Voici un extrait de l'autobiographie de John Densmore, Riders On The Storm, que j'ai particulièrement aimé, car il exprime très bien que'est-ce que je ressens quand j'écoute The Doors...

"Is that you, Ray?" I asked, hearing someone come into the stall next door to me.
''Yup,'' he responded in that deep, ponderous voice.
I could tell by the white buck shoes. We were sitting on toilets in the basement of Madison Square Garden.
''Having your preconcert shit?'' I joked.
"Yup." Ray laughed. We could hear the crowd upstairs starting to stamp their feet.
"Boom-boom-BOOM-BOOM . . . Doors-Doors-DOORS...Jim-JIM-JIM!''
''Time to go,'' Ray and I said simultaneously.

Jim seemed in pretty good spirits. If his state of mind was in that delicate balance where he had a buzz, but not too much, my confidence was strong enough to reduce my preperformance nerves to small butterflies. I've always thought that if you aren't a little nervous, then you aren't risking enough.

We came out to the center boxing ring and twenty-four thousand people gave us the biggest roar I had ever heard. It was the ultimate in mass affection. How could this he topped? And the stage was still dark! Since there wasn't any curtain, we chose to be led our with flashlights and were tuning up in the dark-and they were already going crazy!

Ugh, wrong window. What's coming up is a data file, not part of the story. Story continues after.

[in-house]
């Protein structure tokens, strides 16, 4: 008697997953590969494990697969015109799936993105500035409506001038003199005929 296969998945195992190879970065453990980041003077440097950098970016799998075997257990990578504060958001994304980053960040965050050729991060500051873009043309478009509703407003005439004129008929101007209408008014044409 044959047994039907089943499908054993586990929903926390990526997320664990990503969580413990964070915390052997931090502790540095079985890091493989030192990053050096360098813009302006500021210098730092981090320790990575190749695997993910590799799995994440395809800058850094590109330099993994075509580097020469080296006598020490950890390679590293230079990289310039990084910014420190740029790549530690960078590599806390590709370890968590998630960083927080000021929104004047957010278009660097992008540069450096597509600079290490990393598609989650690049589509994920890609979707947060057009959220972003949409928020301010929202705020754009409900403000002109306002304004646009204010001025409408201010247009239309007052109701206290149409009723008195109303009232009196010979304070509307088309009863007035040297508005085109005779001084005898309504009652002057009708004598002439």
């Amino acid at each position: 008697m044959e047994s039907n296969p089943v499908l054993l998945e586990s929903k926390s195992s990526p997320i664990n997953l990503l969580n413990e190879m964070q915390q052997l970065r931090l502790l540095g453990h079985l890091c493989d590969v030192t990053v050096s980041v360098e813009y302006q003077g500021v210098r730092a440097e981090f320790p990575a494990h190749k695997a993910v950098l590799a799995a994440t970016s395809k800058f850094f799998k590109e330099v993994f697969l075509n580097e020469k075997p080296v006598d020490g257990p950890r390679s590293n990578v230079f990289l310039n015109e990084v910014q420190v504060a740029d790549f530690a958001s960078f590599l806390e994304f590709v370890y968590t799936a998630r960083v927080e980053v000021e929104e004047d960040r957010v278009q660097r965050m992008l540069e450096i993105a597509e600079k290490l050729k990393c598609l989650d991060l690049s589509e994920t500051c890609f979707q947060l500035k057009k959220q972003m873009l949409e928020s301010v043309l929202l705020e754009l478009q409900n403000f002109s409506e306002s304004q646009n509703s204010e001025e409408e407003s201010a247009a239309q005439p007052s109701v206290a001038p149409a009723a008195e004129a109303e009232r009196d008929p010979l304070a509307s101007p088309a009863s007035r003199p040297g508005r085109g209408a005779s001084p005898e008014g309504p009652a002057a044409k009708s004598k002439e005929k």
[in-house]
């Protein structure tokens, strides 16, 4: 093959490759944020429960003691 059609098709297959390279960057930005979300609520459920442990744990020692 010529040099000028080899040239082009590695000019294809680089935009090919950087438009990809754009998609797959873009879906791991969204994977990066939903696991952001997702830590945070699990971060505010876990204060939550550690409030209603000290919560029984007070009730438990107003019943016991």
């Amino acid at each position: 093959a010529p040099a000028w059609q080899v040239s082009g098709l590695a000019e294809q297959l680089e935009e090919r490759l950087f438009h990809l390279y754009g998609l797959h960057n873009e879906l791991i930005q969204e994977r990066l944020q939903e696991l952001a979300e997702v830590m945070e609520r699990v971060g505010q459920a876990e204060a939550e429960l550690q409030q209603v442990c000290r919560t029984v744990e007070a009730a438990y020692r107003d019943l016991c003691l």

Ray lit a stick of incense that was preset on the organ, an idea we copped from Indian music. It had evolved into a ritual that signaled we were leaving the outside world behind, and the smell put us in a collective mood to play.

I started the beat to "Break On Through" in the dark, which drew more response, then after a few bars, when Ray and Robby came in with their respective organ and guitar lines, the lights came up. The combination of powerful electric instruments crashing in over primitive drums with simultaneous stage lights blasting in out of total blackness was very effective, an electronic coming of Christ. Or the Anti-Christ, to be more precise.

Then came Jim's voice, the voice of total belligerence, spouting out an improvised poem about "FAT CATS, DEAD RATS, suckin' on a soldier's sperm. CRAP-THAT'S CRAP!"

We settled down into the song's groove and built it up to its abrupt climax.

"Back Door Man" was next, not giving the audience a moment to breathe. The guitar started it, then Jim let out one of his bloodcurdling screams. No one could scream like Jim.

"Whiskey Bar" followed as a change of pace. The lights were meticulously programmed to the mood of each song by Chip Monck, our new lighting designer. For "Whiskey Bar," Chip would bathe the band in blue light while giving Jim a yellow halo.

We argued in front of everybody about which song to play fourth. Harvey Brooks, our bass player, doubled over in laughter at the audience's response to our unprofessionalism. They loved It.

"You guys could take a crap onstage and they'd eat it up," Harvey whispered in my ear. "Incredible!" I was acutely tuned to not letting the ball drop for the audience, hut by this point in our career we could do no wrong.

Jim, as usual, wanted to play "Little Red Rooster"; Robby was amenable to anything; Ray and I pushed for an original. We finally agreed on "Unknown Soldier." The execution section in the middle was terrifying. I would start the military drumming with Jim vocalizing "Hup-two-three-four;" Robby would go to his amp and turn a knob that made a siren sound.

Robby would aim his guitar at Jim like it was a gun; Ray 'would hold a fist in the air with one hand and pick up the top of his amplifier with the other, dropping it on cue. The sound blasted out like a gunshot.